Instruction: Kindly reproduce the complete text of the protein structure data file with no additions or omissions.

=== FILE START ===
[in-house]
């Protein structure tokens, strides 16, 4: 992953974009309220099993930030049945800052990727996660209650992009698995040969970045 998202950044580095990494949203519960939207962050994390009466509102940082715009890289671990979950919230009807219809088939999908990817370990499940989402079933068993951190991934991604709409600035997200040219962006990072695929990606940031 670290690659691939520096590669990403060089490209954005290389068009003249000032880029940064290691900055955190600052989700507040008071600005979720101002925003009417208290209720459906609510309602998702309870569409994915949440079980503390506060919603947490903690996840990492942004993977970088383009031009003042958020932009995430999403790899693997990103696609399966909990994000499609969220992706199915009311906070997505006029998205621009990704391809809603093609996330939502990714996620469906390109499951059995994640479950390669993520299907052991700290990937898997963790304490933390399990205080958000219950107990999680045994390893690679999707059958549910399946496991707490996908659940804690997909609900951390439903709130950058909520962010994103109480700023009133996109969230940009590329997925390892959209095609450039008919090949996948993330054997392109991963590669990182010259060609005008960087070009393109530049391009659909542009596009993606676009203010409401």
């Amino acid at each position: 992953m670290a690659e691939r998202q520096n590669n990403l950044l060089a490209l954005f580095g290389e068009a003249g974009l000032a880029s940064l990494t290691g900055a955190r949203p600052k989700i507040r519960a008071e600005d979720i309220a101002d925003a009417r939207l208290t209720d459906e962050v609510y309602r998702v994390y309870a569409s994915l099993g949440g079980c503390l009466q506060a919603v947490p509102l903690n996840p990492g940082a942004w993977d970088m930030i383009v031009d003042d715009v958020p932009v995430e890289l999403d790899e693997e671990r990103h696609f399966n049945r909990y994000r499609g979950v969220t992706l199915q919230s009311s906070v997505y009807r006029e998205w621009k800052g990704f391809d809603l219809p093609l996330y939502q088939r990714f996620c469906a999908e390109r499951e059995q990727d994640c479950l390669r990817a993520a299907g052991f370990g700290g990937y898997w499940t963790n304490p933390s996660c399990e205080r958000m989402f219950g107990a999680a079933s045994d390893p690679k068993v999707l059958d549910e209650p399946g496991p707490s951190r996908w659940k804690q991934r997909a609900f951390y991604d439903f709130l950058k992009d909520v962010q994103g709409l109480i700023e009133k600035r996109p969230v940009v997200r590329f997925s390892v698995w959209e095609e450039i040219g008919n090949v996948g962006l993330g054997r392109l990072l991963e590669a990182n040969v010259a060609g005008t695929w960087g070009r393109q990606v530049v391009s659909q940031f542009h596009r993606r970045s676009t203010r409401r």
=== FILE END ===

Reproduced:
[in-house]
């Protein structure tokens, strides 16, 4: 992953974009309220099993930030049945800052990727996660209650992009698995040969970045 998202950044580095990494949203519960939207962050994390009466509102940082715009890289671990979950919230009807219809088939999908990817370990499940989402079933068993951190991934991604709409600035997200040219962006990072695929990606940031 670290690659691939520096590669990403060089490209954005290389068009003249000032880029940064290691900055955190600052989700507040008071600005979720101002925003009417208290209720459906609510309602998702309870569409994915949440079980503390506060919603947490903690996840990492942004993977970088383009031009003042958020932009995430999403790899693997990103696609399966909990994000499609969220992706199915009311906070997505006029998205621009990704391809809603093609996330939502990714996620469906390109499951059995994640479950390669993520299907052991700290990937898997963790304490933390399990205080958000219950107990999680045994390893690679999707059958549910399946496991707490996908659940804690997909609900951390439903709130950058909520962010994103109480700023009133996109969230940009590329997925390892959209095609450039008919090949996948993330054997392109991963590669990182010259060609005008960087070009393109530049391009659909542009596009993606676009203010409401």
């Amino acid at each position: 992953m670290a690659e691939r998202q520096n590669n990403l950044l060089a490209l954005f580095g290389e068009a003249g974009l000032a880029s940064l990494t290691g900055a955190r949203p600052k989700i507040r519960a008071e600005d979720i309220a101002d925003a009417r939207l208290t209720d459906e962050v609510y309602r998702v994390y309870a569409s994915l099993g949440g079980c503390l009466q506060a919603v947490p509102l903690n996840p990492g940082a942004w993977d970088m930030i383009v031009d003042d715009v958020p932009v995430e890289l999403d790899e693997e671990r990103h696609f399966n049945r909990y994000r499609g979950v969220t992706l199915q919230s009311s906070v997505y009807r006029e998205w621009k800052g990704f391809d809603l219809p093609l996330y939502q088939r990714f996620c469906a999908e390109r499951e059995q990727d994640c479950l390669r990817a993520a299907g052991f370990g700290g990937y898997w499940t963790n304490p933390s996660c399990e205080r958000m989402f219950g107990a999680a079933s045994d390893p690679k068993v999707l059958d549910e209650p399946g496991p707490s951190r996908w659940k804690q991934r997909a609900f951390y991604d439903f709130l950058k992009d909520v962010q994103g709409l109480i700023e009133k600035r996109p969230v940009v997200r590329f997925s390892v698995w959209e095609e450039i040219g008919n090949v996948g962006l993330g054997r392109l990072l991963e590669a990182n040969v010259a060609g005008t695929w960087g070009r393109q990606v530049v391009s659909q940031f542009h596009r993606r970045s676009t203010r409401r």